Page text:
The disadvantage is that sometimes physical backups do not compress much, because data is usually in a binary format and sometimes the table is already compressed.

Binary Log Backups

Binlog backups specifically address RPO. Binary log files contain records of each SQL query executed that made changes.

From MySQL 5.6 on, you can use mysqlbinlog to stream binary logs from a remote server. You can combine binlog backups with Percona XtraBackup or mydumper backup to allow restoration up to the end of the most-recently-backed-up binary log.

Incremental / Differential Backups

An incremental backup is a backup of everything that has changed since the last backup (a binary log backup is a special case of an incremental backup). This is a very good option if the dataset size is huge, as you can take a full backup at the beginning of the week and run incremental backups per day. Also, the backup size is smaller than the full backup.

The main risks associated with incremental backups are:

– A single corrupt incremental backup may invalidate all the others

– Incremental backups typically negatively affect the RTO

For a differential backup, it copies the differences from your last backup, and the advantage is that a lot of data does not change from one backup to the next, so the result can be significantly smaller backups. This saves disk space.

Percona XtraBackup supports both incremental and differential backups.

Offsite Storage

It’s highly recommended to copy all the backup methods to another place, like the cloud or an external file server, so in case of host failure or data center failure, you have another copy.

Not all the backup files need to be uploaded to the cloud, sometimes the time you need to spend in the download is bigger than the time consumed in the recovery process.

A good approach is to keep 1-7 days locally on the backup server in case a fast recovery is needed, and this depends on your business regulations.

Encryption

Backups have sensitive data, so it’s highly recommended to encrypt, especially for offsite storage. This adds more time when you need to restore a backup but it keeps your data safe.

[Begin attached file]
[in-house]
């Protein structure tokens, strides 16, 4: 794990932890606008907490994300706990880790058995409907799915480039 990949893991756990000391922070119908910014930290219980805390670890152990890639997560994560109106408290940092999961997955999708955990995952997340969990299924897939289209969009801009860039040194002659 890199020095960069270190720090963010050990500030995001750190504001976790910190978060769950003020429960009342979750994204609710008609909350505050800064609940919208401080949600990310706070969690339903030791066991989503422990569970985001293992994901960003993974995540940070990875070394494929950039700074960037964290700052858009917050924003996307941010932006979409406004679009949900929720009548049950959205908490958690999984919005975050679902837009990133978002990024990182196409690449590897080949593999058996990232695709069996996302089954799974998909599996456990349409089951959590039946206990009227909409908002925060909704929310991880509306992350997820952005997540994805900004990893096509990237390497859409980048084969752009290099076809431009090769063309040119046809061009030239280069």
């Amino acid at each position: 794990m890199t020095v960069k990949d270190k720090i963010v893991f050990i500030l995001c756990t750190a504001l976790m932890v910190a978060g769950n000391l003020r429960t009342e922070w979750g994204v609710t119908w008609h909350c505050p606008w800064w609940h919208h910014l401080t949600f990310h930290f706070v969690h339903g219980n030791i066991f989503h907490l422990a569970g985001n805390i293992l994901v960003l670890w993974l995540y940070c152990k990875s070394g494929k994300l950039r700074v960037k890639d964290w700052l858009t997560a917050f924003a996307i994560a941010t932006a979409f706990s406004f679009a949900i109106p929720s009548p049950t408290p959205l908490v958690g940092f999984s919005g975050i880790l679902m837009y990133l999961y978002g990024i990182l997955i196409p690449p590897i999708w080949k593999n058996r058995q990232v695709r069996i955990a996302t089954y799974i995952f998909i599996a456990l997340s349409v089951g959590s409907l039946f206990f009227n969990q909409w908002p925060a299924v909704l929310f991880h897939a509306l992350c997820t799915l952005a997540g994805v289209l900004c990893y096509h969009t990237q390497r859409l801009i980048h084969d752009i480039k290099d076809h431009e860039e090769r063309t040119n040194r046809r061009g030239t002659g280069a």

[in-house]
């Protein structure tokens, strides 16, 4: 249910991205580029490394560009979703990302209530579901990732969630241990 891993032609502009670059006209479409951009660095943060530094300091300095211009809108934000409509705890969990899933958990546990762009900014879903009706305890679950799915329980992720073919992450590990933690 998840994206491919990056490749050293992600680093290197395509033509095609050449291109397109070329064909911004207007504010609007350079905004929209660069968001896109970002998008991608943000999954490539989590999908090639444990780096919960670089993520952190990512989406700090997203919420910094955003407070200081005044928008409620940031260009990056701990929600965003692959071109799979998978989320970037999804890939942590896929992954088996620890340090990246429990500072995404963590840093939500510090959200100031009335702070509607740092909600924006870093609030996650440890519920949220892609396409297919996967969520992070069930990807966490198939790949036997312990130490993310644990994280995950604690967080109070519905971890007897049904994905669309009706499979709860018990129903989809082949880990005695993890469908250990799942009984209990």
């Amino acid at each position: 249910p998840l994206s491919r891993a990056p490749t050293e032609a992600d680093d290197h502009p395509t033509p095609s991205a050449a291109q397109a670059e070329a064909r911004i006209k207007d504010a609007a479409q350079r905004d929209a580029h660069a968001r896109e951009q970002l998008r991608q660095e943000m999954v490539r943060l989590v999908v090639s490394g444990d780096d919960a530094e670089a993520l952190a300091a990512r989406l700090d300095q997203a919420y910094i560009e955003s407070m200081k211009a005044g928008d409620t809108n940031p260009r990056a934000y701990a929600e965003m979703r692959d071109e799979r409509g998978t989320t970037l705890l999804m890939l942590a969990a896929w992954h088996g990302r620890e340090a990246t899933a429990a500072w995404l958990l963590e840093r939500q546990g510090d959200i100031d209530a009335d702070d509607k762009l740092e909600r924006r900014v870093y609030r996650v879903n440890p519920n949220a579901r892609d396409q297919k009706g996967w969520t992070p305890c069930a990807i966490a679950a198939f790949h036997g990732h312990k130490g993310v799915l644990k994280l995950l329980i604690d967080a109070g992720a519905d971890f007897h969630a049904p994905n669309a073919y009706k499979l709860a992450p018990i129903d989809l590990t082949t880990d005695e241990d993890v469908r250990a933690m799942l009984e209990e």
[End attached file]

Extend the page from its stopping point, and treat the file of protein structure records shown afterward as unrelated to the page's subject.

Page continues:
GPG is a good option to encrypt backups, and if you use this option or some other alternative, don’t forget to get a copy of the keys/passphrase. If you lose it, your backups will be useless.

Restore Testing

Depending on your business, it’s highly recommended to test your backups at least once per month. This action validates your backups are not corrupted and it provides critical metrics on recovery time. This process should be automated to get the full backup, restore it, and finally configure this server as a replica from the current primary or another replica. This is good as well to validate that the replication process has no errors.

Many customers are using this methodology to refresh their QA/STG environment to have fresh data from production backups.

In addition to the above, it is recommended to create a manual or automated restore documentation process to keep all the steps together, so in case of disaster, you can follow it without wasting time.

Retention Requirements

Last but not least, it is very important to keep multiple copies of different backup types.

Our best recommendation is:

  • One or two physical backups locally on the backup server (as long as space allows it).
  • Seven daily and four weekly logical backups locally on the backup server.
  • 30 days of binlog backups locally on the backup server.
  • For offsite backups (like S3, Google Cloud, etc.), keep monthly backups for one year or more.

For local backups, keep in mind you will need a minimum of 2.5 times the current dataset size as free disk space to save/meet these retention policies. Don’t forget to encrypt all the backup types!

Legal or regulatory requirements may also dictate how long data must be archived.

Percona Can Help

Percona can help you choose, implement, and optimize the most appropriate MySQL backup and recovery solution for your MySQL ecosystem. If your current solution unexpectedly fails, we can facilitate your recovery with onsite, remote, or emergency consulting services. We can also help you take steps to prevent another occurrence. Every situation is unique and we will work with you to create the most effective solution for your business.